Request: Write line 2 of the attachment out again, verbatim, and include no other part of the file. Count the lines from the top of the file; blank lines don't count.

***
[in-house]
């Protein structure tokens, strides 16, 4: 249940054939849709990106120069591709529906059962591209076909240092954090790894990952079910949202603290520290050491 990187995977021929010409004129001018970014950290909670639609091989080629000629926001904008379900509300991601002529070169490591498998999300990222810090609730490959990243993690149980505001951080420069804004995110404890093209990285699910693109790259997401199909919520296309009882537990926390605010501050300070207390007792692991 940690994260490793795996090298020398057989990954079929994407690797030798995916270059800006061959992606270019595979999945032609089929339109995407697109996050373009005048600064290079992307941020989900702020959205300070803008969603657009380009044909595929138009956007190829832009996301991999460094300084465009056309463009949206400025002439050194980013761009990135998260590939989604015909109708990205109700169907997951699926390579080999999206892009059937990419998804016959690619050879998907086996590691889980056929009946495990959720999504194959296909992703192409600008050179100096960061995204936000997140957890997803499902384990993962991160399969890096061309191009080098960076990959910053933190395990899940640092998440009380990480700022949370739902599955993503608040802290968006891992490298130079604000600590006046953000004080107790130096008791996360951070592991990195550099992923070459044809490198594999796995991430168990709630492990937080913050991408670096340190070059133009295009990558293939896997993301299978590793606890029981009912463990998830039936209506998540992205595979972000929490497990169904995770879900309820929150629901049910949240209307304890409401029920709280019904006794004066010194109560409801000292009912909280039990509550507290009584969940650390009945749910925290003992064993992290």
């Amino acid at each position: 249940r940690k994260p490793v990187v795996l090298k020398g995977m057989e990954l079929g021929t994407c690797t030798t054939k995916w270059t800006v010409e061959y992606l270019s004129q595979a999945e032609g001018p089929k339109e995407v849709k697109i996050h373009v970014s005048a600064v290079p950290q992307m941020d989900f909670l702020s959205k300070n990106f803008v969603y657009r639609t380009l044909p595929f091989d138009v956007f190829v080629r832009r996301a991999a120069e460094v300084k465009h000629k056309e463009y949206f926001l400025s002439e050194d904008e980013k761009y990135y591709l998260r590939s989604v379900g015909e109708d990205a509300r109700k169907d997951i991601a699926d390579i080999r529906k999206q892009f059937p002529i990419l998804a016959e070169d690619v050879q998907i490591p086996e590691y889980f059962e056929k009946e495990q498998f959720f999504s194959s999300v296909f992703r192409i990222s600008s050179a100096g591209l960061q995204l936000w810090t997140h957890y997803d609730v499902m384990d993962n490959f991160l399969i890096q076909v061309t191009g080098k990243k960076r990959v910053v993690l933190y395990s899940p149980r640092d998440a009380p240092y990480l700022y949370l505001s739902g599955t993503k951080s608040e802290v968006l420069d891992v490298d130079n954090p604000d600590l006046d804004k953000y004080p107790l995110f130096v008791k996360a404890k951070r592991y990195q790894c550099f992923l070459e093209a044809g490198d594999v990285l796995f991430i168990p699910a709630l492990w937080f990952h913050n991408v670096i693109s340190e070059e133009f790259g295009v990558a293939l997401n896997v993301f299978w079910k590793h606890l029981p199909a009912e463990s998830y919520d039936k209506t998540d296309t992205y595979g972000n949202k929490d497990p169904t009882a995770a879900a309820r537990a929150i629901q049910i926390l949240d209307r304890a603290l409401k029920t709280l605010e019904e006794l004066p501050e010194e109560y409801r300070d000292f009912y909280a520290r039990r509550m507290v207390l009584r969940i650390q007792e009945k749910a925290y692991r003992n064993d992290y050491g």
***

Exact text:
């Protein structure tokens, strides 16, 4: 249940054939849709990106120069591709529906059962591209076909240092954090790894990952079910949202603290520290050491 990187995977021929010409004129001018970014950290909670639609091989080629000629926001904008379900509300991601002529070169490591498998999300990222810090609730490959990243993690149980505001951080420069804004995110404890093209990285699910693109790259997401199909919520296309009882537990926390605010501050300070207390007792692991 940690994260490793795996090298020398057989990954079929994407690797030798995916270059800006061959992606270019595979999945032609089929339109995407697109996050373009005048600064290079992307941020989900702020959205300070803008969603657009380009044909595929138009956007190829832009996301991999460094300084465009056309463009949206400025002439050194980013761009990135998260590939989604015909109708990205109700169907997951699926390579080999999206892009059937990419998804016959690619050879998907086996590691889980056929009946495990959720999504194959296909992703192409600008050179100096960061995204936000997140957890997803499902384990993962991160399969890096061309191009080098960076990959910053933190395990899940640092998440009380990480700022949370739902599955993503608040802290968006891992490298130079604000600590006046953000004080107790130096008791996360951070592991990195550099992923070459044809490198594999796995991430168990709630492990937080913050991408670096340190070059133009295009990558293939896997993301299978590793606890029981009912463990998830039936209506998540992205595979972000929490497990169904995770879900309820929150629901049910949240209307304890409401029920709280019904006794004066010194109560409801000292009912909280039990509550507290009584969940650390009945749910925290003992064993992290």